Stitching the Larger Image: Shady Cosgrove Launches ‘The Glove Box and Other Stories’ by Vivienne Plumb

The Glove Box and Other Stories by Viviene Plumb, Spineless Wonders 2014 was launched on Saturday 16 August 2014 at the NSW Writers Centre by Shady Cosgrove. This is what she had to say:

GloveboxI’m honoured to be standing before you all tonight. I remember the first time I  heard of Vivienne Plumb. Alan Wearne, the poet, who works with me at the University of Wollongong, said: ‘I’ve been having these great conversations with  a writer I think you’d like. Her name is Vivienne Plumb. She’s interested in doing  her DCA with us.’ Her CV certainly stacked up but it was when I read her prose  that I knew: ‘Yes, this is someone with a beautiful turn of phrase, someone who  understands how detail stitches the larger image, how words give way to images  which give way to scenes.’ Little did I know then that tonight, many years into  the future, I would be launching The Glove Box and other Stories: a product of her  DCA that I was lucky enough to supervise.

A few of the things I love about The Glove Box and other Stories are: the breadth  of character, the exquisite use of original detail, the clarity of the writing on a  line by line level and the larger satisfaction that emerges when reading the  collection.

In the first story, we have the book’s namesake, ‘The Glove Box’ that gives us a  wonderful portrait of a woman, her appreciation for finding the odd button on  the street, and her complex and beautiful relationships with her mother and  sister. Here, in this story, we get the first glimpse of hitchhiking: as escape, as  not quite against the law, as subversive.

And this idea of hitchhiking as liberation carries through the volume, and indeed,  into the next story, ‘Why My Mother Never Hitchhiked’. This also follows the  theme of mothers and daughters, and how subsequent generations make sense  of their parents’ lives.

We also have your not so typical house intruder (in ‘Sixty Photos’), a straight talking narration about fear and how it’s pushed onto women and girls in public  spaces (via ‘Spooky Gurl’), creepy truck drivers (in ‘Mortdale’), cult communities  (in ‘The Blouse’), working in a hospital (‘Sampler’), and negotiating friendships  through horrific circumstances (‘A High, White Ceiling’). – And please forgive the tangent here but one of the details in this story –  the planes going overhead this inner city flat – still blows me away.  Vivienne is marking time with a sound detail and increasing the story’s  tension at the same time. It’s beautiful and dreadful, and the writing in  this story does justice to its heart breaking themes. – There’s also ‘Floorplan’ that follows a woman writing her doctorate on women  hitchhikers. And ‘Deep and Dangerous Undertow’ that’s quite explicitly about  hitching.

My favourite story in the collection is ‘Efharisto’. It’s actually one of my favourite  stories I’ve ever read. I remember when Vivienne emailed it to me and I was  reading it at my desk, oblivious to emails chiming in my inbox, oblivious to the  lecture I had to give in half an hour. I was completely pulled into the rhythm of  the story and that starts with the very first sentence, which is a fragment: ‘When he said.’ And the story is about fragmentation. It’s about physical fragmentation  and how painful this can be when you’re the mother of an ill child. Right near the  end, the story reads: ‘Is there a roof to the sky? I asked myself that question. I  knew the answer – there is a roof or a lid to everything and that is to ensure that  you only have just that much and no more of any one thing in your life.  Otherwise you wouldn’t be able to bear it.’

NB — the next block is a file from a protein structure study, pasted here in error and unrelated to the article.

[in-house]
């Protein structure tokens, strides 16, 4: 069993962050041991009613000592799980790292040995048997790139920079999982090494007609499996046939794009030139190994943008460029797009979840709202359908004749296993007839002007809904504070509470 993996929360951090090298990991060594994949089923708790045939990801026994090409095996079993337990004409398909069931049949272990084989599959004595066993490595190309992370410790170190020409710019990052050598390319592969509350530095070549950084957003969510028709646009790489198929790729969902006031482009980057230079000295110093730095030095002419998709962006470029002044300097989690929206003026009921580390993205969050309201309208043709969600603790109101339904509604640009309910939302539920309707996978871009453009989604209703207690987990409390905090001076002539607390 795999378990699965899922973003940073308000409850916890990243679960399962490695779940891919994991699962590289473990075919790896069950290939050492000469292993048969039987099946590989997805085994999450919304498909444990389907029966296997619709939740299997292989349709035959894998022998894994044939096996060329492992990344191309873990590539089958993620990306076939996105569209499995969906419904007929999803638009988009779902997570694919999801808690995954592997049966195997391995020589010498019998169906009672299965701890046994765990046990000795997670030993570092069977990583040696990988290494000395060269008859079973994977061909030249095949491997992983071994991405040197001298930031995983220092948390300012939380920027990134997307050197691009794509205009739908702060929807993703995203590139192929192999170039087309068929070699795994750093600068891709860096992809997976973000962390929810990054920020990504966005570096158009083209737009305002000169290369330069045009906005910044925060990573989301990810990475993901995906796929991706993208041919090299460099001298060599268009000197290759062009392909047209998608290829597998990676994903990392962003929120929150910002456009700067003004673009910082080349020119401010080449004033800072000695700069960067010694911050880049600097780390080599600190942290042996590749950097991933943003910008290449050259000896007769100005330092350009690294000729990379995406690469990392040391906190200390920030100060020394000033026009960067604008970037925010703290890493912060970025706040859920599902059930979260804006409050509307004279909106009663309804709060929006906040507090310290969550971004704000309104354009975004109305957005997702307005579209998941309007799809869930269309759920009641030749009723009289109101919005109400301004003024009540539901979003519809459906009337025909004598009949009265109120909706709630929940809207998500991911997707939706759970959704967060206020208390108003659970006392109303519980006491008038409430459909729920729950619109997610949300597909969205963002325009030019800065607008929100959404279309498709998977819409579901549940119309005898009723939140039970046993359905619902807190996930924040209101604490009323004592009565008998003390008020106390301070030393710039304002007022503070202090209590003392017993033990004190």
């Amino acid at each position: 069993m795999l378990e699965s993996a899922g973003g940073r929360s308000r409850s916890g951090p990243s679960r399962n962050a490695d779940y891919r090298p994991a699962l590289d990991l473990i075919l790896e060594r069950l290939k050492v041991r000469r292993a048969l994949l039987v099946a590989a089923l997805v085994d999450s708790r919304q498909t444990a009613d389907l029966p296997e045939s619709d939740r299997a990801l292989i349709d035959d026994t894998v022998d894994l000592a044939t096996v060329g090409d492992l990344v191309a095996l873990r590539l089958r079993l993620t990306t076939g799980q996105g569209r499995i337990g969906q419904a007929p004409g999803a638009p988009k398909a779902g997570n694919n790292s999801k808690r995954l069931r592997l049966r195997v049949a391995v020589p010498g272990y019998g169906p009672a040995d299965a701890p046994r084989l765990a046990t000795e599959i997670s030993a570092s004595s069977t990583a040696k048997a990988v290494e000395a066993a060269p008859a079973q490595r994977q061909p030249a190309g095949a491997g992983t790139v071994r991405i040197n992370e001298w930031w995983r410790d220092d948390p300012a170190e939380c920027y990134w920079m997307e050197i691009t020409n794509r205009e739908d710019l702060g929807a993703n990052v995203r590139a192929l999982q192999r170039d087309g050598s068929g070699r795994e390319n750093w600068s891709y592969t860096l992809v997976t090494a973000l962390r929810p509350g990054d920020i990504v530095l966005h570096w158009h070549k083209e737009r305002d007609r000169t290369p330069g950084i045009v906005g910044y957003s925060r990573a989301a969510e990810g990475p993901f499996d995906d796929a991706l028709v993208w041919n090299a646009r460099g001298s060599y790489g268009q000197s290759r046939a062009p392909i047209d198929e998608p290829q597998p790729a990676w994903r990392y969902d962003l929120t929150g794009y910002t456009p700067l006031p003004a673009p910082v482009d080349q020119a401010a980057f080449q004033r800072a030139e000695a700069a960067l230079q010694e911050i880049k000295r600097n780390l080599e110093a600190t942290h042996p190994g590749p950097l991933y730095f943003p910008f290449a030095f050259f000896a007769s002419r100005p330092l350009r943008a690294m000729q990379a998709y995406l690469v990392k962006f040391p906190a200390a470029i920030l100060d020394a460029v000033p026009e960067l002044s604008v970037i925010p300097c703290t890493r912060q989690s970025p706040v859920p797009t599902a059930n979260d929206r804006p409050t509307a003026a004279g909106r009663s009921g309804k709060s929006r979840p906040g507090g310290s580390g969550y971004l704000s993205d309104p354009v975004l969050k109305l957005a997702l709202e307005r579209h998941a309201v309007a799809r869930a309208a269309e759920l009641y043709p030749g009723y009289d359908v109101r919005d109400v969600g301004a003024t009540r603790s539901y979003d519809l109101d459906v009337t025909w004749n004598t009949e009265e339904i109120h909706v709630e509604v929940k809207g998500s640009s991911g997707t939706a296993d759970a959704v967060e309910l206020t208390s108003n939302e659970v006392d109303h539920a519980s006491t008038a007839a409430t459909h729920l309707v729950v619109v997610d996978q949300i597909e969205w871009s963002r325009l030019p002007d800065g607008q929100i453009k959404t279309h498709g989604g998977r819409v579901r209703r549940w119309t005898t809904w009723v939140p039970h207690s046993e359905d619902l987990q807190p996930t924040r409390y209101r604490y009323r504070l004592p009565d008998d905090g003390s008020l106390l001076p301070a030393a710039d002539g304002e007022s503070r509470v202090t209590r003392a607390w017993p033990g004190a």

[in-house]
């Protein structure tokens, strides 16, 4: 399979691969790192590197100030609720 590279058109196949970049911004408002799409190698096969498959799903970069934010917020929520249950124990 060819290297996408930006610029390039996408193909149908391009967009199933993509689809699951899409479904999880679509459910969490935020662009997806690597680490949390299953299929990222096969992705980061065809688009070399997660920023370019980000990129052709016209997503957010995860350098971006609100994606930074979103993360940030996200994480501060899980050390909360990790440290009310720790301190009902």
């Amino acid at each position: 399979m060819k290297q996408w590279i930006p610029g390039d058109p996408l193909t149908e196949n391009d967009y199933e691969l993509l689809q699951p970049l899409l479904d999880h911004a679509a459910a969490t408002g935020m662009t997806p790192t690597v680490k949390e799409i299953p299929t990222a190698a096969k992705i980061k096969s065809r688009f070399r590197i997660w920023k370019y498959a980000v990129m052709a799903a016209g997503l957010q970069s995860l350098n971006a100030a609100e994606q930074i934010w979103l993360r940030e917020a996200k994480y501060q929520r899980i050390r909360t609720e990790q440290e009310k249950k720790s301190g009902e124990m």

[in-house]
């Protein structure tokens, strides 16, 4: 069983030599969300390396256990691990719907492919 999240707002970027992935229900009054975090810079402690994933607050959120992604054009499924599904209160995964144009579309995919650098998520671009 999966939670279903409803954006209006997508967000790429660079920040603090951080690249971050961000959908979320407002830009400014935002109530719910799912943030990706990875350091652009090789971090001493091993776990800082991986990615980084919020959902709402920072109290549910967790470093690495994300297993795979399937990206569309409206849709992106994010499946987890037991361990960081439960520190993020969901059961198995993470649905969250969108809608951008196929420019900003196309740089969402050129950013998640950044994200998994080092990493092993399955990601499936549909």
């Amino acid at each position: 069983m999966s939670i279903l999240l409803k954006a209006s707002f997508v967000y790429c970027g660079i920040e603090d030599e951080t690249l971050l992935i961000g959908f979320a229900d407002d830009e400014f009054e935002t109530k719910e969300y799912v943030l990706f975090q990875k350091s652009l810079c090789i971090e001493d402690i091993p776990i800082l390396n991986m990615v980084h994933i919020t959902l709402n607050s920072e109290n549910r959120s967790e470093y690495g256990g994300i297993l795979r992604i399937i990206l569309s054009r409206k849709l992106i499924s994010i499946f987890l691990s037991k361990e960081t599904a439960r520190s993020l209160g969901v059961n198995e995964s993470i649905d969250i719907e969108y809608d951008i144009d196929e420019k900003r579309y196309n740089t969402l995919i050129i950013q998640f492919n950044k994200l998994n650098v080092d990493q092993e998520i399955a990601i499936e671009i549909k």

I was like, ‘What can I write in the margins of this?’ I was weeping.

I think this story is powerful because it captures the hard stuff of the human  condition in a way that’s powerful and beautiful at the same time. Literature, eh?

But that’s not to say that this is a dark set of stories. There is darkness – I think  that’s inevitable in any collection of stories that’s looking at risk and freedom –  but there’s also wit, charm and humour, driven by these eccentric characters.  And the characters really do make this volume. After rereading this collection, I  thought: wouldn’t it be quite a dinner if you could invite all these characters  round for a barbie. Wouldn’t that be something else?

In conclusion, thank you Bronwyn for another great publication. Your support  for literature gives me hope. Well done, Vivienne. I’m so proud to have been involved with this collection, in my small way. To feasting with these characters.

I officially launch The Glove Box and other Stories.

– Shady Cosgrove


Shady Cosgrove is a senior lecturer at the University of Wollongong. Her books include What the Ground Can’t Hold (Picador, 2013) and She Played Elvis (Allen and Unwin, 2009), which was shortlisted for the Australian/Vogel Award. Her short fiction and articles have appeared in Best Australian Stories, Overland, Southerly, Antipodes, the Age and and the Sydney Morning Herald.

The Glove Box and other Stories is available from


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